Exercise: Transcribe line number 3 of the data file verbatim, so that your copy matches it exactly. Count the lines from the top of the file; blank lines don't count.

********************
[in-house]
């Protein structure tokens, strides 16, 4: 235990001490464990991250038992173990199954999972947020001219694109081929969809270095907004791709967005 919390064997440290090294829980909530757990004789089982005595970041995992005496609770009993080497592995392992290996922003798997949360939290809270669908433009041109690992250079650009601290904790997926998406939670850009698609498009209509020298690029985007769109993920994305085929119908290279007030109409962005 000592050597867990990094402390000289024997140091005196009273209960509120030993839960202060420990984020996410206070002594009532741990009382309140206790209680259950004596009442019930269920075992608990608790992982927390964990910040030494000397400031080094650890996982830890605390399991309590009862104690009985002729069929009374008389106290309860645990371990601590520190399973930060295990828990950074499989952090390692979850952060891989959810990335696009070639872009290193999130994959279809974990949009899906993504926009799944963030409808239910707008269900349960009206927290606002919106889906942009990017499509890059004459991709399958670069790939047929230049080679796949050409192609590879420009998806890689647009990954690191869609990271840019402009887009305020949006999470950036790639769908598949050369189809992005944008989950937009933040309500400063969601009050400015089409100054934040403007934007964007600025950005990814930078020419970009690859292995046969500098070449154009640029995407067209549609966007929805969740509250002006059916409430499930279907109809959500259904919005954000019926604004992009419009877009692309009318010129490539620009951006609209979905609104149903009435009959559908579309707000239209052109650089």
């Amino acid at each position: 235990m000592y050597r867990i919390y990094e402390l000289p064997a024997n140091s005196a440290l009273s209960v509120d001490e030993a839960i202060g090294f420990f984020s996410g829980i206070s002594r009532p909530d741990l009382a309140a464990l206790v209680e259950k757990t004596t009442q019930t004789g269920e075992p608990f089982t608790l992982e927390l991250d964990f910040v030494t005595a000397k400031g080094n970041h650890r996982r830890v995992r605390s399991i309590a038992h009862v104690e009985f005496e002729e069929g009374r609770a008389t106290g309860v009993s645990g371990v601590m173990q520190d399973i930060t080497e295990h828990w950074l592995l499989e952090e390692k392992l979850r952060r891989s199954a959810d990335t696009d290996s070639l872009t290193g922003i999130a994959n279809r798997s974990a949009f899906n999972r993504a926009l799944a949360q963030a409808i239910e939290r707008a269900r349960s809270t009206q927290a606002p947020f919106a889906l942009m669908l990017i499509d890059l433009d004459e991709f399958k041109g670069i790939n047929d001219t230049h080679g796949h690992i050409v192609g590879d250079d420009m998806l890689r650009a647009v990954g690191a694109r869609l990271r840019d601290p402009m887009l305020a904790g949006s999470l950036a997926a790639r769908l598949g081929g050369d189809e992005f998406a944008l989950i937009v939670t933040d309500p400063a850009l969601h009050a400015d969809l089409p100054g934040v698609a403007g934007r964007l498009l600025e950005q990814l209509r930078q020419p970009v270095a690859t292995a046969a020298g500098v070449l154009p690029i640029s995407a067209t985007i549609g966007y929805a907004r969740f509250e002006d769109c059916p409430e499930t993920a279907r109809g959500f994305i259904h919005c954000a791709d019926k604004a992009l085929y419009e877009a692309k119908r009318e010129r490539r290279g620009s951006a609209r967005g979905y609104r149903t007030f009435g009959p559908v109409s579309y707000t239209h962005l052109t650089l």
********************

């Amino acid at each position: 235990m000592y050597r867990i919390y990094e402390l000289p064997a024997n140091s005196a440290l009273s209960v509120d001490e030993a839960i202060g090294f420990f984020s996410g829980i206070s002594r009532p909530d741990l009382a309140a464990l206790v209680e259950k757990t004596t009442q019930t004789g269920e075992p608990f089982t608790l992982e927390l991250d964990f910040v030494t005595a000397k400031g080094n970041h650890r996982r830890v995992r605390s399991i309590a038992h009862v104690e009985f005496e002729e069929g009374r609770a008389t106290g309860v009993s645990g371990v601590m173990q520190d399973i930060t080497e295990h828990w950074l592995l499989e952090e390692k392992l979850r952060r891989s199954a959810d990335t696009d290996s070639l872009t290193g922003i999130a994959n279809r798997s974990a949009f899906n999972r993504a926009l799944a949360q963030a409808i239910e939290r707008a269900r349960s809270t009206q927290a606002p947020f919106a889906l942009m669908l990017i499509d890059l433009d004459e991709f399958k041109g670069i790939n047929d001219t230049h080679g796949h690992i050409v192609g590879d250079d420009m998806l890689r650009a647009v990954g690191a694109r869609l990271r840019d601290p402009m887009l305020a904790g949006s999470l950036a997926a790639r769908l598949g081929g050369d189809e992005f998406a944008l989950i937009v939670t933040d309500p400063a850009l969601h009050a400015d969809l089409p100054g934040v698609a403007g934007r964007l498009l600025e950005q990814l209509r930078q020419p970009v270095a690859t292995a046969a020298g500098v070449l154009p690029i640029s995407a067209t985007i549609g966007y929805a907004r969740f509250e002006d769109c059916p409430e499930t993920a279907r109809g959500f994305i259904h919005c954000a791709d019926k604004a992009l085929y419009e877009a692309k119908r009318e010129r490539r290279g620009s951006a609209r967005g979905y609104r149903t007030f009435g009959p559908v109409s579309y707000t239209h962005l052109t650089l």